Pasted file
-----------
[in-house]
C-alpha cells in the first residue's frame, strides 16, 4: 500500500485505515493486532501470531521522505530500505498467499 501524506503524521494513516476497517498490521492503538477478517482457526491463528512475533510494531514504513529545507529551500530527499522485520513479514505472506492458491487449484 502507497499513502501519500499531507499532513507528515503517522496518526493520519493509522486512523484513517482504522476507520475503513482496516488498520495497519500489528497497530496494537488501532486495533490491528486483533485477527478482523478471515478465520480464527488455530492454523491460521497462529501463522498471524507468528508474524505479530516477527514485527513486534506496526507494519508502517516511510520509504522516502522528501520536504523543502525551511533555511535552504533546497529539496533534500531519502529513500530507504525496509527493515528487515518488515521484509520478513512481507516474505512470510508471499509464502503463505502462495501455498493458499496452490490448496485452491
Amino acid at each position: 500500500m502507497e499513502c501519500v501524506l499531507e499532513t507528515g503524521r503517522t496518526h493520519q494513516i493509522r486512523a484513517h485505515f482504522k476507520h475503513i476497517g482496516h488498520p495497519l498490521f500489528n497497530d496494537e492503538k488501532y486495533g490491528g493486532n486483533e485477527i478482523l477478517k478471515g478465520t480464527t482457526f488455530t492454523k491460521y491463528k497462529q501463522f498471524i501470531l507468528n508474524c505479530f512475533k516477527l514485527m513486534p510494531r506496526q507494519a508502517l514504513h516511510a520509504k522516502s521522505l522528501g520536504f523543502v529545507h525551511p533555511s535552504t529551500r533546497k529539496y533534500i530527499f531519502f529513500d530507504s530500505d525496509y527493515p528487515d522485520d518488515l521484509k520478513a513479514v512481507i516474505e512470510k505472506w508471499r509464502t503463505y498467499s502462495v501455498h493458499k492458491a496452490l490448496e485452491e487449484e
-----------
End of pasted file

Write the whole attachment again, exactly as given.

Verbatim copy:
[in-house]
C-alpha cells in the first residue's frame, strides 16, 4: 500500500485505515493486532501470531521522505530500505498467499 501524506503524521494513516476497517498490521492503538477478517482457526491463528512475533510494531514504513529545507529551500530527499522485520513479514505472506492458491487449484 502507497499513502501519500499531507499532513507528515503517522496518526493520519493509522486512523484513517482504522476507520475503513482496516488498520495497519500489528497497530496494537488501532486495533490491528486483533485477527478482523478471515478465520480464527488455530492454523491460521497462529501463522498471524507468528508474524505479530516477527514485527513486534506496526507494519508502517516511510520509504522516502522528501520536504523543502525551511533555511535552504533546497529539496533534500531519502529513500530507504525496509527493515528487515518488515521484509520478513512481507516474505512470510508471499509464502503463505502462495501455498493458499496452490490448496485452491
Amino acid at each position: 500500500m502507497e499513502c501519500v501524506l499531507e499532513t507528515g503524521r503517522t496518526h493520519q494513516i493509522r486512523a484513517h485505515f482504522k476507520h475503513i476497517g482496516h488498520p495497519l498490521f500489528n497497530d496494537e492503538k488501532y486495533g490491528g493486532n486483533e485477527i478482523l477478517k478471515g478465520t480464527t482457526f488455530t492454523k491460521y491463528k497462529q501463522f498471524i501470531l507468528n508474524c505479530f512475533k516477527l514485527m513486534p510494531r506496526q507494519a508502517l514504513h516511510a520509504k522516502s521522505l522528501g520536504f523543502v529545507h525551511p533555511s535552504t529551500r533546497k529539496y533534500i530527499f531519502f529513500d530507504s530500505d525496509y527493515p528487515d522485520d518488515l521484509k520478513a513479514v512481507i516474505e512470510k505472506w508471499r509464502t503463505y498467499s502462495v501455498h493458499k492458491a496452490l490448496e485452491e487449484e